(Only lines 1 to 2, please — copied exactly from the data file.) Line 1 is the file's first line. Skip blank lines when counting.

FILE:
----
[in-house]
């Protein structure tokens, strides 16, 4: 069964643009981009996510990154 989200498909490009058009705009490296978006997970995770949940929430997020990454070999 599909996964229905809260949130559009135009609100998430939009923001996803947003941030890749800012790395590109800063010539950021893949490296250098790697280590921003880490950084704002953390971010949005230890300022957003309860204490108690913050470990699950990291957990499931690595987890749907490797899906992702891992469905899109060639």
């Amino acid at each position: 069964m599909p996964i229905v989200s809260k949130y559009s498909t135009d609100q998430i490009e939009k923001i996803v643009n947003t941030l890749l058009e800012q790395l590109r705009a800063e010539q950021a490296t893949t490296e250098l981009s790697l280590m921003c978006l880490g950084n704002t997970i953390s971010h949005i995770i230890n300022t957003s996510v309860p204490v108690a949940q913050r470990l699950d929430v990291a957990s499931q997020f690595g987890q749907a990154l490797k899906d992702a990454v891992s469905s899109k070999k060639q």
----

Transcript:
[in-house]
């Protein structure tokens, strides 16, 4: 069964643009981009996510990154 989200498909490009058009705009490296978006997970995770949940929430997020990454070999 599909996964229905809260949130559009135009609100998430939009923001996803947003941030890749800012790395590109800063010539950021893949490296250098790697280590921003880490950084704002953390971010949005230890300022957003309860204490108690913050470990699950990291957990499931690595987890749907490797899906992702891992469905899109060639």